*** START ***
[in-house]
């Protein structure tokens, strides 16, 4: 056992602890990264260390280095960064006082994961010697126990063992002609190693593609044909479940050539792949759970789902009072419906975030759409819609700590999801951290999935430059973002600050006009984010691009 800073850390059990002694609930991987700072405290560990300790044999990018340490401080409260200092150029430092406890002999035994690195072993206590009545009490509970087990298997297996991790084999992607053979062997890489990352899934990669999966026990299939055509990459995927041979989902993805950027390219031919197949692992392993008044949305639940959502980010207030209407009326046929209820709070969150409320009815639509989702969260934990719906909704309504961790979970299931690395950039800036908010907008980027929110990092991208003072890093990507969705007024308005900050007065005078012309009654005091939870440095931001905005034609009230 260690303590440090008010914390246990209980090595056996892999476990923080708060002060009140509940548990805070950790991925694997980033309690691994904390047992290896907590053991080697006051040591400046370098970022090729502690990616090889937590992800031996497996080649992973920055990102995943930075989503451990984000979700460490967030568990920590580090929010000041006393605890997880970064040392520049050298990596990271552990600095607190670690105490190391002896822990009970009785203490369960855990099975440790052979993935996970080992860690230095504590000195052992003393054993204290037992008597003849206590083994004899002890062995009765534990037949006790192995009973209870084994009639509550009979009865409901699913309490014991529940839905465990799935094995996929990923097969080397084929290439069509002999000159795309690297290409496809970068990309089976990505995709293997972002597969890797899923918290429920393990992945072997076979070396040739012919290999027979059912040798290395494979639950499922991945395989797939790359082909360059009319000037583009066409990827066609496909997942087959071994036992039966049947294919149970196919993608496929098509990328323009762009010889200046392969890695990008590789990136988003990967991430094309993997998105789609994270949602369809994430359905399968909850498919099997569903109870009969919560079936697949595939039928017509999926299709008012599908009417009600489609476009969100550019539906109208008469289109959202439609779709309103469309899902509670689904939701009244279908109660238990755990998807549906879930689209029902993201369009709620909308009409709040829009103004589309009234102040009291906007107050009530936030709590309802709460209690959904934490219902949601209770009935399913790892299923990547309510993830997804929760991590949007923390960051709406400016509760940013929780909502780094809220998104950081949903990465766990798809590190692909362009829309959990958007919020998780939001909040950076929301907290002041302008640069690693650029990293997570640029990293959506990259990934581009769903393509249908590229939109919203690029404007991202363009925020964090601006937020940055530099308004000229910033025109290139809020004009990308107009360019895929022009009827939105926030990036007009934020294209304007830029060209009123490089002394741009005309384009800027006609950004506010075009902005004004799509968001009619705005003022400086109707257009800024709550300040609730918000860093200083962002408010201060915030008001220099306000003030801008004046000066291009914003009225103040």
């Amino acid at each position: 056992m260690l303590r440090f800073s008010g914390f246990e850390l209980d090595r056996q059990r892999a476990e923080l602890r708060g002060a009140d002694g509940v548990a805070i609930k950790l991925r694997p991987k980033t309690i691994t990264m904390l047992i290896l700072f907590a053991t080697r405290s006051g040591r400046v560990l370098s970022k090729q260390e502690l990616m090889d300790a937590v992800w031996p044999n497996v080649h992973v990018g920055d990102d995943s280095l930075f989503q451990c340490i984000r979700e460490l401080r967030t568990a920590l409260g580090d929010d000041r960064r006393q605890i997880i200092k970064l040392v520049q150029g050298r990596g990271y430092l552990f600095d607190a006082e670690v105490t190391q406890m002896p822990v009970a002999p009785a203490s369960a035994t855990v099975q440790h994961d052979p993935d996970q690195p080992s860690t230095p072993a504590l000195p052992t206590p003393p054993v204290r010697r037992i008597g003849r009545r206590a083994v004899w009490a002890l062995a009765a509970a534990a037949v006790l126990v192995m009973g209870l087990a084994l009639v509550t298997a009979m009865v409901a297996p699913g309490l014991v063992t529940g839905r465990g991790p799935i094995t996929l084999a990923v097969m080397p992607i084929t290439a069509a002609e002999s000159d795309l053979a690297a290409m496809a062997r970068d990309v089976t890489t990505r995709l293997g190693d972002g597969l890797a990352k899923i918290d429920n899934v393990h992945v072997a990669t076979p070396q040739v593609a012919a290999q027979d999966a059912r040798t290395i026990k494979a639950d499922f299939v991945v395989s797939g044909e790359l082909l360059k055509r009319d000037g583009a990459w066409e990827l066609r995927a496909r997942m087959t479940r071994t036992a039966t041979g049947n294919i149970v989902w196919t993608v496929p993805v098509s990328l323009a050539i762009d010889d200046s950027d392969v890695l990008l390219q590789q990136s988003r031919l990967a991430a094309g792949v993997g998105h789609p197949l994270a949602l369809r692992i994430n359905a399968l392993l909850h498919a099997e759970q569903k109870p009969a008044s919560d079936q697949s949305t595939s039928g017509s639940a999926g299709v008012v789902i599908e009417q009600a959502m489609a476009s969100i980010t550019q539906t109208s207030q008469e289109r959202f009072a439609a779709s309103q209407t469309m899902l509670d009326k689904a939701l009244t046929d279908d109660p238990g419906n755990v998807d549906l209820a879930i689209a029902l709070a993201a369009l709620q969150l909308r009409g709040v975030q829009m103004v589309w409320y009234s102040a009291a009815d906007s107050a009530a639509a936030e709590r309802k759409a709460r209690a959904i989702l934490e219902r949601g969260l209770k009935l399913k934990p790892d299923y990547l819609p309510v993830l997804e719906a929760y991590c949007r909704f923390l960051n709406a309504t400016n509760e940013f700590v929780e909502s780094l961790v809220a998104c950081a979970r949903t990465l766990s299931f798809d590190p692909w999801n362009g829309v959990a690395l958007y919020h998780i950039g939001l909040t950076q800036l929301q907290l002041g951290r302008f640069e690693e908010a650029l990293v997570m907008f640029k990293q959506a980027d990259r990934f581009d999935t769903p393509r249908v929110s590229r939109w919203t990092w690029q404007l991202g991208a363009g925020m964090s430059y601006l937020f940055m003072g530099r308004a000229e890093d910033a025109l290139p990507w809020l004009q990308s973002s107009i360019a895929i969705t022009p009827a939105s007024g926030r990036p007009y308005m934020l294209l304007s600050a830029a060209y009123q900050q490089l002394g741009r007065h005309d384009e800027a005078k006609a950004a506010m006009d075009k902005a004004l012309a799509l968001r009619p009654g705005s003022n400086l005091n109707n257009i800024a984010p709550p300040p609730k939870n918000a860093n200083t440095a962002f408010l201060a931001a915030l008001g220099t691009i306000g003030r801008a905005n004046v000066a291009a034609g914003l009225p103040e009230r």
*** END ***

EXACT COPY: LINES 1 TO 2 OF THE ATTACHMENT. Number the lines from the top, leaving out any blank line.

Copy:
[in-house]
């Protein structure tokens, strides 16, 4: 056992602890990264260390280095960064006082994961010697126990063992002609190693593609044909479940050539792949759970789902009072419906975030759409819609700590999801951290999935430059973002600050006009984010691009 800073850390059990002694609930991987700072405290560990300790044999990018340490401080409260200092150029430092406890002999035994690195072993206590009545009490509970087990298997297996991790084999992607053979062997890489990352899934990669999966026990299939055509990459995927041979989902993805950027390219031919197949692992392993008044949305639940959502980010207030209407009326046929209820709070969150409320009815639509989702969260934990719906909704309504961790979970299931690395950039800036908010907008980027929110990092991208003072890093990507969705007024308005900050007065005078012309009654005091939870440095931001905005034609009230 260690303590440090008010914390246990209980090595056996892999476990923080708060002060009140509940548990805070950790991925694997980033309690691994904390047992290896907590053991080697006051040591400046370098970022090729502690990616090889937590992800031996497996080649992973920055990102995943930075989503451990984000979700460490967030568990920590580090929010000041006393605890997880970064040392520049050298990596990271552990600095607190670690105490190391002896822990009970009785203490369960855990099975440790052979993935996970080992860690230095504590000195052992003393054993204290037992008597003849206590083994004899002890062995009765534990037949006790192995009973209870084994009639509550009979009865409901699913309490014991529940839905465990799935094995996929990923097969080397084929290439069509002999000159795309690297290409496809970068990309089976990505995709293997972002597969890797899923918290429920393990992945072997076979070396040739012919290999027979059912040798290395494979639950499922991945395989797939790359082909360059009319000037583009066409990827066609496909997942087959071994036992039966049947294919149970196919993608496929098509990328323009762009010889200046392969890695990008590789990136988003990967991430094309993997998105789609994270949602369809994430359905399968909850498919099997569903109870009969919560079936697949595939039928017509999926299709008012599908009417009600489609476009969100550019539906109208008469289109959202439609779709309103469309899902509670689904939701009244279908109660238990755990998807549906879930689209029902993201369009709620909308009409709040829009103004589309009234102040009291906007107050009530936030709590309802709460209690959904934490219902949601209770009935399913790892299923990547309510993830997804929760991590949007923390960051709406400016509760940013929780909502780094809220998104950081949903990465766990798809590190692909362009829309959990958007919020998780939001909040950076929301907290002041302008640069690693650029990293997570640029990293959506990259990934581009769903393509249908590229939109919203690029404007991202363009925020964090601006937020940055530099308004000229910033025109290139809020004009990308107009360019895929022009009827939105926030990036007009934020294209304007830029060209009123490089002394741009005309384009800027006609950004506010075009902005004004799509968001009619705005003022400086109707257009800024709550300040609730918000860093200083962002408010201060915030008001220099306000003030801008004046000066291009914003009225103040």